DANGER: Beware of Scammers Who Want Your Money
July 5, 2022
Con artists and scammers are nothing new, but with today’s online tools, they are more prolific and clever.
Aloha Pacific FCU and other reputable financial institutions will NEVER call and ask for your personal or account information. If you have any concerns, please contact our Call Center at 808-531-3711.
Scammers have managed to spoof phone numbers that look legitimate, so just because a number has the 808 prefix, that doesn't mean the call is generated in Hawaii.
NEVER give your account number, PIN or any log-in information to a stranger. Protect your passwords and personal information -- the safety of your accounts depends on it!
Recently a scam has surfaced using the remote check deposit function on the mobile app. The scammer obtains the log-in information to the app, then remotely deposits a fraudulent check. The victim, thinking he or she has received money through remote deposit, then sends the scammer money through a wire transfer or other means. The scammer takes the money before the financial institution can determine if the deposited check is fraudulent.
REPEAT: Do not give strangers your account or log-in information.
Hang up the phone when you receive a suspicious call pressuring you to take immediate action.
Delete stray emails – do NOT click on any link in the email.
Remember: If it sounds too good to be true, it probably is.
Please be aware of other scams floating out there:
- If you receive a random phone call from someone who says you’ve won money in a grant, lottery or contest but you must pay a fee first to collect it, it’s a scam.
- Fraudsters are posing as IRS agents, calling to collect taxes through prepaid debit cards or wire transfers.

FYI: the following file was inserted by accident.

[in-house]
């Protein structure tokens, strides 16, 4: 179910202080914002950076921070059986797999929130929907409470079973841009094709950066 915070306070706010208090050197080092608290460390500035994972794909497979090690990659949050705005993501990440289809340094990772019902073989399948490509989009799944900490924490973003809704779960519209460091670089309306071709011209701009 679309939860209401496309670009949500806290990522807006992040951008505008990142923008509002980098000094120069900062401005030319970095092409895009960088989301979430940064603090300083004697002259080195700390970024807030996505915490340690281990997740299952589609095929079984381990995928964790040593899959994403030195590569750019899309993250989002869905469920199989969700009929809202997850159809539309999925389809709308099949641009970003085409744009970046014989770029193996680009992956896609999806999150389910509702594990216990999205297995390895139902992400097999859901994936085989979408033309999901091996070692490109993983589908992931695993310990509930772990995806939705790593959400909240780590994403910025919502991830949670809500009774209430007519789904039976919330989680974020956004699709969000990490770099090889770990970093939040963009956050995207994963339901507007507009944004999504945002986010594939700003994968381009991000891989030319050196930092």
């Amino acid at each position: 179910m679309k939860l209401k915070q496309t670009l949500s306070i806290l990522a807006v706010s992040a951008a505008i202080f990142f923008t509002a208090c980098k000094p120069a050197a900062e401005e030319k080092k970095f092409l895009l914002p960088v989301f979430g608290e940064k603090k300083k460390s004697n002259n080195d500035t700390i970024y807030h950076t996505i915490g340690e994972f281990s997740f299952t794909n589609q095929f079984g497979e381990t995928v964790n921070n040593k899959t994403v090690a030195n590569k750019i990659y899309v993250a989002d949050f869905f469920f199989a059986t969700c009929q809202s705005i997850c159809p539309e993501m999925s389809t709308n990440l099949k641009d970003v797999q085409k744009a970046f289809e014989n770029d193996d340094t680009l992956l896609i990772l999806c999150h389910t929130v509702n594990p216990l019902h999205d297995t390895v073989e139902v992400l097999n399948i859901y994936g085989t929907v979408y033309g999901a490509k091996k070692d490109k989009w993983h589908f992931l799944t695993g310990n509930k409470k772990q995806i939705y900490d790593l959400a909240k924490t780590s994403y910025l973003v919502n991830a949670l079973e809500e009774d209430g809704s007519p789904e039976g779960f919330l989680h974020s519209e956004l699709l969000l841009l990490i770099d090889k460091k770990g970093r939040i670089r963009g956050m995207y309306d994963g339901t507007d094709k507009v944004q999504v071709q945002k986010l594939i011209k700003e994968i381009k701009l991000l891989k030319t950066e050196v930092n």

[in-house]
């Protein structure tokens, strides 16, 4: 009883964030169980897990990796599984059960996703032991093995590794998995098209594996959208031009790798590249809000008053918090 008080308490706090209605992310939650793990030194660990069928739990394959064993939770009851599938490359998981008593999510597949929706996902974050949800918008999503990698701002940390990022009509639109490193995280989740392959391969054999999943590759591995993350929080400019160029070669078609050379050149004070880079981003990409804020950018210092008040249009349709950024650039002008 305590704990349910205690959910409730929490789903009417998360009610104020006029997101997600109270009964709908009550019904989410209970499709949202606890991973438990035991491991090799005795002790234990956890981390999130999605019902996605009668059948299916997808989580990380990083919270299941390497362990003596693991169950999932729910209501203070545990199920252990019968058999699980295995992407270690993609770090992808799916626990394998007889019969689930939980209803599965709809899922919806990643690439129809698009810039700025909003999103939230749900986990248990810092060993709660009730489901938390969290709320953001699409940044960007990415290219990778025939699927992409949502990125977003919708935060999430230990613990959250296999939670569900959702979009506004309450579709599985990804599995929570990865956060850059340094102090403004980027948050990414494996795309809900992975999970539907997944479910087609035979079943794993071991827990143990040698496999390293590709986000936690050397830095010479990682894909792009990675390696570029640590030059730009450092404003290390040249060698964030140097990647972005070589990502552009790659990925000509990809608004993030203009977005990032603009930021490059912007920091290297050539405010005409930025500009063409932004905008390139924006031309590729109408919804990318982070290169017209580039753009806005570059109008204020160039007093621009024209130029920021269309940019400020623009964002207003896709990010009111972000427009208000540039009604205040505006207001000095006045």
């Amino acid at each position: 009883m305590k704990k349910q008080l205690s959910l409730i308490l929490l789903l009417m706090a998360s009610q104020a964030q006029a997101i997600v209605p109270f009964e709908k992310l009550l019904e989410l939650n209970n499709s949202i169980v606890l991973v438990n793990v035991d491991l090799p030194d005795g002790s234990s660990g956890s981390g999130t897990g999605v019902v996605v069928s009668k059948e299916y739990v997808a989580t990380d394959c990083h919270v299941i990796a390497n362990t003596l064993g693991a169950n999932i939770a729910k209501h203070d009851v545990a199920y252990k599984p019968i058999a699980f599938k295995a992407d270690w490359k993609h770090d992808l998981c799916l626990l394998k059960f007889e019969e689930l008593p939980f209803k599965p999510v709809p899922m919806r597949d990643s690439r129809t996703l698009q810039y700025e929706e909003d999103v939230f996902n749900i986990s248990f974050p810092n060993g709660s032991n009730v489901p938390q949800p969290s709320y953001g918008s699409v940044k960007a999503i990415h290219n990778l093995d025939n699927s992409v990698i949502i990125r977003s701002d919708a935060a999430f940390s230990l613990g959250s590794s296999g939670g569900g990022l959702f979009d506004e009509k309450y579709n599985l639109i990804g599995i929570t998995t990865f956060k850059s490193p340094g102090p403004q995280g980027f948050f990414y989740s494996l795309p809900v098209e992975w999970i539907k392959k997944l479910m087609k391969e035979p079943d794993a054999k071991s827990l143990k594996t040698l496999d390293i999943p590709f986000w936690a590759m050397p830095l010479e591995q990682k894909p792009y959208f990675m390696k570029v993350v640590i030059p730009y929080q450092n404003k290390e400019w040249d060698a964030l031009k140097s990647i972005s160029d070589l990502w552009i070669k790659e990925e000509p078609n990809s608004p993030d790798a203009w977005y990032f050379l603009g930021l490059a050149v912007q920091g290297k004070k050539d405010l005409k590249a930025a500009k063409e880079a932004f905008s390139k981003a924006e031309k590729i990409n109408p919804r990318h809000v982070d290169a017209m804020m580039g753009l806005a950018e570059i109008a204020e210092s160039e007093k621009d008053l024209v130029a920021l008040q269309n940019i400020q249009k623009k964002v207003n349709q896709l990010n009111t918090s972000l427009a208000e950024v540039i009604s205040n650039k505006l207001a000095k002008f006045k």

- Advertisements about “guaranteed” job placements are likely to be scams. Often the promise requires an up-front payment, and no job to show for it.
- The phantom debt scam involves a caller who claims to be in law enforcement or with a law firm trying to collect on debts, especially payday loans, that don’t exist.
- Fake computer technicians claim they’ve detected a problem with your computer and offer to fix it remotely for a fee. This is a scam.
The ‘Grandparent Scam’
Here’s how the “grandparent scam” works: A senior receives a phone call from a young person purporting to be a grandchild in trouble with the law, stranded in a foreign country, heavily in debt and threatened with jail or in other distress. The caller might swear the senior to secrecy, perhaps claiming embarrassment. The worried senior wires money or loads a prepaid card and gives the PIN to the caller or his or her “attorney.” The money is now lost to the scammer.
How can consumers avoid becoming victims? The Federal Trade Commission suggestions include:
- Never rush to act, no matter how convincing the story might be.
- Ask the caller questions that can be answered only by the person purportedly in distress.
- Independently confirm the story with family and/or friends (be sure to have a current list of phone numbers on hand). Ignore the caller’s desire to keep the matter confidential.
- Never wire money or send checks or money orders.